Friday 7 September 2012

Field test: Vibram five fingers

Not really a gear test but my thoughts on the Vibram five fingers as a lightweight trekking shoe alternative. Most of us lightweight trekking types have already long converted from the heavy leather boots of old to trail running shoes as our primary shoes for trekking. But another alternative to try would be the Vibram five fingers. The Vibram five fingers have been around for a number of years mainly used for minimalist running. Here are my thoughts on the Vibrams after using them for a couple of months.
As you probably already know the five fingers have become really popular as running shoes mainly after the book ‘born to run’ by Christopher McDougall. Who quite literally over night popularised the concept of ‘barefoot running’ which has since become very popular among running enthusiasts. This after many years of being told that we have to run with large pads on our heels. If you have never run in barefoot running shoes they will make you run in a more natural way by making you land on the ball of your foot rather than the heel. It is quite literally like running barefoot but with the added protection of the shoe. The feeling is often described as getting back to nature and for eco types almost ‘spiritual’ as you feel more connected to the land you are running across. 

So after using these shoes for running I have also begun to use these shoes for lightweight trekking and backpacking. I can’t confess that I have used them for long-distance trekking but only for walks of about 10-20 km carrying about 5-10 kg. Over these short distances I have found them great and have not had any difficulties. I have heard that some people have used them for extended treks like the Pacific crest trail with varying degrees of success.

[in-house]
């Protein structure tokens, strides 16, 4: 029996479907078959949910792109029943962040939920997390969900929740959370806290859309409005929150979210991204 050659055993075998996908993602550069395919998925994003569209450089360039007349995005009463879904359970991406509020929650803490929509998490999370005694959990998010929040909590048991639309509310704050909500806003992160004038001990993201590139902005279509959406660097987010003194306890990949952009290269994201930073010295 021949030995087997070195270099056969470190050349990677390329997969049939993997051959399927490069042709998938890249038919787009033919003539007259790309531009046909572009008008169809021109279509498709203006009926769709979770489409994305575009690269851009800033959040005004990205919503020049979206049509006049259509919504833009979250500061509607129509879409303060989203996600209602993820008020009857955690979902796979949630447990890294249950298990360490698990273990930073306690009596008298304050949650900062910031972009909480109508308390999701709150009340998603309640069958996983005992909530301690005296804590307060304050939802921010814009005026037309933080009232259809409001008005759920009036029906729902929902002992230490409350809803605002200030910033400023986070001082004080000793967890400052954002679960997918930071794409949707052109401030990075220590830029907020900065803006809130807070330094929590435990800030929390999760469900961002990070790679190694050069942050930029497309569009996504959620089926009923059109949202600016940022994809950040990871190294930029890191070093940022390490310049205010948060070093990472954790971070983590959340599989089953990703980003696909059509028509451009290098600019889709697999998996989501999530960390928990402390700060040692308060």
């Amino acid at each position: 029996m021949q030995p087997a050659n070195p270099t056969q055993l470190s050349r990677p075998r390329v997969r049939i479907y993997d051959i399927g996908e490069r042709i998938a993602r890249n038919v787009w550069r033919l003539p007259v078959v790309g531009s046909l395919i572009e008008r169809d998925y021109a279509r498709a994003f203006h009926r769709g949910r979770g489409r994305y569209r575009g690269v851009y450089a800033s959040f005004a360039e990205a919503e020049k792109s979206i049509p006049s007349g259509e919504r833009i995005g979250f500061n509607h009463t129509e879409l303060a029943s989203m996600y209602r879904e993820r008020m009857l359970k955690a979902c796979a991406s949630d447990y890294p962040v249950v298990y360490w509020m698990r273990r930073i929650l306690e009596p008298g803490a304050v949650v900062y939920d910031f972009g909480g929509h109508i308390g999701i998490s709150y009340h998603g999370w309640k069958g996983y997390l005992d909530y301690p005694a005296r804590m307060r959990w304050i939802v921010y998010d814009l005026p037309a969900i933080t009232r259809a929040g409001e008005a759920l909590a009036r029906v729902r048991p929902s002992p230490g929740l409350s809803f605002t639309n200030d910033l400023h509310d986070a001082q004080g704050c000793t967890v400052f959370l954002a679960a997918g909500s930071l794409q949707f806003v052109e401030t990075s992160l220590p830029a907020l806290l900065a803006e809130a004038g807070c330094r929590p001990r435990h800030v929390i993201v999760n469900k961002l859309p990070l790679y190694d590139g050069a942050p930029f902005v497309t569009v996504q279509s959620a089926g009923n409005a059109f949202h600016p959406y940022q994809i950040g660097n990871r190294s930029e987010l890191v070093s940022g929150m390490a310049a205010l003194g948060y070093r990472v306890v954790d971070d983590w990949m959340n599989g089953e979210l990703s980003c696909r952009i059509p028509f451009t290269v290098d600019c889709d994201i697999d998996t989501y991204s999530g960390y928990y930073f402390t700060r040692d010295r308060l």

The getting back to nature and releasing the ‘inner hobbit’ is what initially drew me to these shoes as I primarily run in woodlands and on nature trails. The conversion from traditional running shoes was easy for me as I have been running with flat trail shoes for a number of years. However, if you have been running with heavily padded running shoes on roads I would take the conversion a little more cautiously. 

There are certainly times and conditions when you would not use barefoot running shoes for trekking, probably the most obvious one would be in snow as they provide no thermal protection. You probably would not also want to use these shoes if you were trekking over very rocky ground for extended periods as they provide very little padding. It most also be noted that these shoes provide very little protection for your toes and so they are definitely not recommended for scrambling etc. Apart from the disadvantages in certain environments and conditions these shoes are generally a joy to wear and I would definitely use them for lightweight backpacking on certain routes. They also make pretty good camp shoes too.

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